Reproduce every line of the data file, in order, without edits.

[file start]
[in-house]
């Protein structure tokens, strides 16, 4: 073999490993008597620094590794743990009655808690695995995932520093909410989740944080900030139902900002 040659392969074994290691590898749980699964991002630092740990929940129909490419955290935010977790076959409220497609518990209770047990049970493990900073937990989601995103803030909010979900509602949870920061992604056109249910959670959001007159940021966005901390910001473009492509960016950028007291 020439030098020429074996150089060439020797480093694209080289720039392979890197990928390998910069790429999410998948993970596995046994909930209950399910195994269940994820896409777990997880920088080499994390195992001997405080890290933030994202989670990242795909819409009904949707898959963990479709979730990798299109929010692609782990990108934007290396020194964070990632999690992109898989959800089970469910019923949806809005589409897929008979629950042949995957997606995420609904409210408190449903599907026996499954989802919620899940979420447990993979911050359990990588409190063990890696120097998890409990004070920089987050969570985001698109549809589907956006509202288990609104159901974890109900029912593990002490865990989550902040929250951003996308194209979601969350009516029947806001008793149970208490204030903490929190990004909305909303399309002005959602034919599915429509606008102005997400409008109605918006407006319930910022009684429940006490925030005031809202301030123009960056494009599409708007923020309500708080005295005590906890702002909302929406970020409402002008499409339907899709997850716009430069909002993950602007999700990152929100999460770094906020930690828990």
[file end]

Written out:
[in-house]
């Protein structure tokens, strides 16, 4: 073999490993008597620094590794743990009655808690695995995932520093909410989740944080900030139902900002 040659392969074994290691590898749980699964991002630092740990929940129909490419955290935010977790076959409220497609518990209770047990049970493990900073937990989601995103803030909010979900509602949870920061992604056109249910959670959001007159940021966005901390910001473009492509960016950028007291 020439030098020429074996150089060439020797480093694209080289720039392979890197990928390998910069790429999410998948993970596995046994909930209950399910195994269940994820896409777990997880920088080499994390195992001997405080890290933030994202989670990242795909819409009904949707898959963990479709979730990798299109929010692609782990990108934007290396020194964070990632999690992109898989959800089970469910019923949806809005589409897929008979629950042949995957997606995420609904409210408190449903599907026996499954989802919620899940979420447990993979911050359990990588409190063990890696120097998890409990004070920089987050969570985001698109549809589907956006509202288990609104159901974890109900029912593990002490865990989550902040929250951003996308194209979601969350009516029947806001008793149970208490204030903490929190990004909305909303399309002005959602034919599915429509606008102005997400409008109605918006407006319930910022009684429940006490925030005031809202301030123009960056494009599409708007923020309500708080005295005590906890702002909302929406970020409402002008499409339907899709997850716009430069909002993950602007999700990152929100999460770094906020930690828990």